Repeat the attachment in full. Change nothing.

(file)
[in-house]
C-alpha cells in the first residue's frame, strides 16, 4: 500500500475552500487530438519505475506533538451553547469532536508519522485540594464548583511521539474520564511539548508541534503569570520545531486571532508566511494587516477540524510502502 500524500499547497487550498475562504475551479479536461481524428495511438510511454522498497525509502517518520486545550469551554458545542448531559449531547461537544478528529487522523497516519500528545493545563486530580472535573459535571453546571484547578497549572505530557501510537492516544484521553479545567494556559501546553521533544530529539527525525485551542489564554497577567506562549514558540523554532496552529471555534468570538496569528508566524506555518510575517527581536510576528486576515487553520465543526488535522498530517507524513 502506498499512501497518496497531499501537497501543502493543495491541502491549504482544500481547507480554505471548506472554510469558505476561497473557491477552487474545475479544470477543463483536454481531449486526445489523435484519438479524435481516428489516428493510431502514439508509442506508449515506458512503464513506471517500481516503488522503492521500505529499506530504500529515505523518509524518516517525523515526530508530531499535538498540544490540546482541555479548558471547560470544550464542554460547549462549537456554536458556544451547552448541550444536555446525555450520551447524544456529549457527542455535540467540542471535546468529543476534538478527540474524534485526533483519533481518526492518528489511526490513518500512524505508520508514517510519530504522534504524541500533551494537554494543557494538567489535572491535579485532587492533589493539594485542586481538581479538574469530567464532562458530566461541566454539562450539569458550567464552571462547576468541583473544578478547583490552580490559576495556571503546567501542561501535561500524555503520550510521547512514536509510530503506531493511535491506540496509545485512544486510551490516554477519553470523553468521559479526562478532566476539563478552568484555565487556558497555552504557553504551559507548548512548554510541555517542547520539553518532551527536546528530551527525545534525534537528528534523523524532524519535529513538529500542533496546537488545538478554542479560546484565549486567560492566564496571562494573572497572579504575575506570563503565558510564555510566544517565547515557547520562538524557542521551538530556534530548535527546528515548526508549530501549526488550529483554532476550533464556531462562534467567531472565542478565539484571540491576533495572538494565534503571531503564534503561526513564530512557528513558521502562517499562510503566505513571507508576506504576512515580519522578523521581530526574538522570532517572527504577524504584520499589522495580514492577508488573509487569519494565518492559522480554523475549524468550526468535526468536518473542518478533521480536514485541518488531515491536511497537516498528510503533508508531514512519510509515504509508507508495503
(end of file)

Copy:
[in-house]
C-alpha cells in the first residue's frame, strides 16, 4: 500500500475552500487530438519505475506533538451553547469532536508519522485540594464548583511521539474520564511539548508541534503569570520545531486571532508566511494587516477540524510502502 500524500499547497487550498475562504475551479479536461481524428495511438510511454522498497525509502517518520486545550469551554458545542448531559449531547461537544478528529487522523497516519500528545493545563486530580472535573459535571453546571484547578497549572505530557501510537492516544484521553479545567494556559501546553521533544530529539527525525485551542489564554497577567506562549514558540523554532496552529471555534468570538496569528508566524506555518510575517527581536510576528486576515487553520465543526488535522498530517507524513 502506498499512501497518496497531499501537497501543502493543495491541502491549504482544500481547507480554505471548506472554510469558505476561497473557491477552487474545475479544470477543463483536454481531449486526445489523435484519438479524435481516428489516428493510431502514439508509442506508449515506458512503464513506471517500481516503488522503492521500505529499506530504500529515505523518509524518516517525523515526530508530531499535538498540544490540546482541555479548558471547560470544550464542554460547549462549537456554536458556544451547552448541550444536555446525555450520551447524544456529549457527542455535540467540542471535546468529543476534538478527540474524534485526533483519533481518526492518528489511526490513518500512524505508520508514517510519530504522534504524541500533551494537554494543557494538567489535572491535579485532587492533589493539594485542586481538581479538574469530567464532562458530566461541566454539562450539569458550567464552571462547576468541583473544578478547583490552580490559576495556571503546567501542561501535561500524555503520550510521547512514536509510530503506531493511535491506540496509545485512544486510551490516554477519553470523553468521559479526562478532566476539563478552568484555565487556558497555552504557553504551559507548548512548554510541555517542547520539553518532551527536546528530551527525545534525534537528528534523523524532524519535529513538529500542533496546537488545538478554542479560546484565549486567560492566564496571562494573572497572579504575575506570563503565558510564555510566544517565547515557547520562538524557542521551538530556534530548535527546528515548526508549530501549526488550529483554532476550533464556531462562534467567531472565542478565539484571540491576533495572538494565534503571531503564534503561526513564530512557528513558521502562517499562510503566505513571507508576506504576512515580519522578523521581530526574538522570532517572527504577524504584520499589522495580514492577508488573509487569519494565518492559522480554523475549524468550526468535526468536518473542518478533521480536514485541518488531515491536511497537516498528510503533508508531514512519510509515504509508507508495503